I'm assuming that bringing an ice axe will be advisable, if not essential. I'm concerned about steep icy snow on the north sides of Lion Lake Pass and Foerster Pass, as well as the east side of Triple Divide Pass. I'm debating whether to bring crampons, lower-grade traction devices (such as Kahtoola Microspikes), or nothing. My Microspikes weigh 13oz for the pair, so I'd love to save the weight and leave them at home. If worse comes to worse, we can wait until mid-day to cross the high passes, so the snow has time to soften up. But if the weather turns cold, the snow may not soften, so it could be a roll of the dice.

I'm also concerned about crossing the Kern-Kaweah River and Bubbs Creek.

Thoughts from anyone who has experience in these locations would be appreciated.
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Re: Your opinions appreciated about trail conditions.

Postby gary c. » Tue Jun 29, 2010 11:30 pm

Thanks for the replys,

balzaccom wrote:Snow levels will be around 9,000-9500 feet by then...but still some snow in protected north slopes at lower elevations.

That is kind of what I'm worried about. Once we start up the hill towards Donohue Pass we won't drop down below 9,000ft until Shadow Lake which is esentially the end of our backpack. From there the plan is to take the trail to Andrews Meadow then the bus to Reds and stay the night at the BP camp. Some of the folks in our group have never seen the Post Pile or falls so the final day we will do that as a dayhike and catch a late bus out of the canyon to the cars.

None of us has a lot of snow experience and there are a couple wives going that would rather keep it that way. I'm going to keep hoping for receeding snow levels and try to be as well informed as I can about conditions so things go smoothly. If anyone thinks of something or hears something please post it. My wife has just started to really enjoy backpacking and even though she is pretty game I don't want to get her into something that might spoil it for her.
"On this proud and beautiful mountain we have lived hours of fraternal, warm and exalting nobility. Here for a few days we have ceased to be slaves and have really been men. It is hard to return to servitude."
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Re: Your opinions appreciated about trail conditions.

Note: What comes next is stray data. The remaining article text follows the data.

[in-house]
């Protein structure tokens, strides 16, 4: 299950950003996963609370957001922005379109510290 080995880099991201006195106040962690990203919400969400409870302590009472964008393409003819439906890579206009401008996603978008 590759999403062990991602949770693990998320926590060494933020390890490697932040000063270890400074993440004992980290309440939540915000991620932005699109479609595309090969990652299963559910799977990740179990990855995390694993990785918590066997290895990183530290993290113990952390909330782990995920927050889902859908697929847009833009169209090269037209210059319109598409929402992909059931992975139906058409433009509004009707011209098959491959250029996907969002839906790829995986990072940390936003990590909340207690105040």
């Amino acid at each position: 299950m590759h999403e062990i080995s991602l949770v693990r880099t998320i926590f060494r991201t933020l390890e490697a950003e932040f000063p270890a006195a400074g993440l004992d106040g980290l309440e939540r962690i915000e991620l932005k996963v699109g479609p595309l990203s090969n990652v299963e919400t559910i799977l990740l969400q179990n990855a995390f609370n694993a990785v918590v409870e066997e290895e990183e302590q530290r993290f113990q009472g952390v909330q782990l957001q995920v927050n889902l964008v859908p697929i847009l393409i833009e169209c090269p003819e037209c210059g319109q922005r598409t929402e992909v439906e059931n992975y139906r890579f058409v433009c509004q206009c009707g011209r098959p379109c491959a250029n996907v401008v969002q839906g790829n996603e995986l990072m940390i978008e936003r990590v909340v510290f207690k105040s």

Postby gary c. » Tue Jun 29, 2010 11:39 pm

Wondering Daisy, thanks for the suggestion about gaitors and other gear. This year I had promised myself that I would shave a bunch of wieght and leave as much out of my pack as possible. Yours is a good reminder that under these conditions a lot of those extras may be needed.
"On this proud and beautiful mountain we have lived hours of fraternal, warm and exalting nobility. Here for a few days we have ceased to be slaves and have really been men. It is hard to return to servitude."
-- Lionel Terray
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Re: Your opinions appreciated about trail conditions.

Postby MayLake » Wed Jun 30, 2010 9:19 am

I'll also be doing the TM-Reds trip starting on the 17th. Wandering Daisy, from your Rush Creek trip report it looks like Waugh Lake is pretty much thawed, and that the trail between Waugh and Gem Lakes is (if not dry) at least not knee deep in snow. I may be wrong, but all that terrain is between 9000 and 9500 feet right? So hopefully in a couple of weeks the snow line might move up a bit?
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Re: Your opinions appreciated about trail conditions.

Postby Wandering Daisy » Wed Jun 30, 2010 11:59 am

No snow to speak of to the inlet of Waugh Lake. South facing slopes are essentially dry up to 10,200 feet. North facing slopes are still snowbound as low as 9,000 feet. Sold snow on all slope aspects above 10,500 feet. The remaining snow is about 2-3 feet deep. It is melting fast, but probably will not all melt in 2 weeks, particularly that in shadows. The snow in thick forests above 9,200 feet is melting slowly - but this snow actually is firm and not bad to walk on. Donehue Pass will have snow for quite some time and it is likely to be sloppy and sun-cupped. The trail from Rush Creek to Thousand Island Lake is north facing and probably will have snow patches for some time.

Although I have crossed twice, I simply cannot remember much about the crossing of Rush Creek on the PCT. I did not go up there this trip. Some side-creek crossings that I did do had logs that were under water so I had to wade anyway. At one crossing a log that had obviously been across had gotten washed downstream. Someone else may want to comment on the Rush Creek crossing. I remembered it as difficult when I did it early one year, but cannot remember details.